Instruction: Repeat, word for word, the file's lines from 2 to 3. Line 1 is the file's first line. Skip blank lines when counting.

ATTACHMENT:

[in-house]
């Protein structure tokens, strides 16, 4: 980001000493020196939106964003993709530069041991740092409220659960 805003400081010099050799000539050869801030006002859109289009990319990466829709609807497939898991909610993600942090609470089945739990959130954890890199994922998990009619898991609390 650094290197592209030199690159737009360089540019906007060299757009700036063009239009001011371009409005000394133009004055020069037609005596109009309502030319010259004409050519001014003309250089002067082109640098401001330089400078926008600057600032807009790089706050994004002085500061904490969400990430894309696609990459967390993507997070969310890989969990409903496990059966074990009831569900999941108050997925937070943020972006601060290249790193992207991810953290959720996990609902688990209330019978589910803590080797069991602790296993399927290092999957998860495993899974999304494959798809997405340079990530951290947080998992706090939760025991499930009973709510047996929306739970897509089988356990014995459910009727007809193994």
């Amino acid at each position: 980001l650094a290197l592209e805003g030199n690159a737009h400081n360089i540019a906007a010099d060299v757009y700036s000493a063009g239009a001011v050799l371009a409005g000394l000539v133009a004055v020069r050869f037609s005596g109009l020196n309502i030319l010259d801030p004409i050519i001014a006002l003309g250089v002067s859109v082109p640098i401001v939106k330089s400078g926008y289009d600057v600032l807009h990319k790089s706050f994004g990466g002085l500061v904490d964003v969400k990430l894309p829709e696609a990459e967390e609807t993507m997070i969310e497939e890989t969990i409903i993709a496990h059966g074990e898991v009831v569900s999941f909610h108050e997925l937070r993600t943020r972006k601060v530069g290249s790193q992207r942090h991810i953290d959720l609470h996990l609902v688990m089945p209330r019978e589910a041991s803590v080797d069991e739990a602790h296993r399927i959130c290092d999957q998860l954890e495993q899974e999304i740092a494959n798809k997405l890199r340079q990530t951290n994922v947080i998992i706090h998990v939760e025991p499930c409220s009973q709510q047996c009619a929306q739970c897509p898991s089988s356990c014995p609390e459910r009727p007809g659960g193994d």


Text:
């Protein structure tokens, strides 16, 4: 980001000493020196939106964003993709530069041991740092409220659960 805003400081010099050799000539050869801030006002859109289009990319990466829709609807497939898991909610993600942090609470089945739990959130954890890199994922998990009619898991609390 650094290197592209030199690159737009360089540019906007060299757009700036063009239009001011371009409005000394133009004055020069037609005596109009309502030319010259004409050519001014003309250089002067082109640098401001330089400078926008600057600032807009790089706050994004002085500061904490969400990430894309696609990459967390993507997070969310890989969990409903496990059966074990009831569900999941108050997925937070943020972006601060290249790193992207991810953290959720996990609902688990209330019978589910803590080797069991602790296993399927290092999957998860495993899974999304494959798809997405340079990530951290947080998992706090939760025991499930009973709510047996929306739970897509089988356990014995459910009727007809193994």
């Amino acid at each position: 980001l650094a290197l592209e805003g030199n690159a737009h400081n360089i540019a906007a010099d060299v757009y700036s000493a063009g239009a001011v050799l371009a409005g000394l000539v133009a004055v020069r050869f037609s005596g109009l020196n309502i030319l010259d801030p004409i050519i001014a006002l003309g250089v002067s859109v082109p640098i401001v939106k330089s400078g926008y289009d600057v600032l807009h990319k790089s706050f994004g990466g002085l500061v904490d964003v969400k990430l894309p829709e696609a990459e967390e609807t993507m997070i969310e497939e890989t969990i409903i993709a496990h059966g074990e898991v009831v569900s999941f909610h108050e997925l937070r993600t943020r972006k601060v530069g290249s790193q992207r942090h991810i953290d959720l609470h996990l609902v688990m089945p209330r019978e589910a041991s803590v080797d069991e739990a602790h296993r399927i959130c290092d999957q998860l954890e495993q899974e999304i740092a494959n798809k997405l890199r340079q990530t951290n994922v947080i998992i706090h998990v939760e025991p499930c409220s009973q709510q047996c009619a929306q739970c897509p898991s089988s356990c014995p609390e459910r009727p007809g659960g193994d």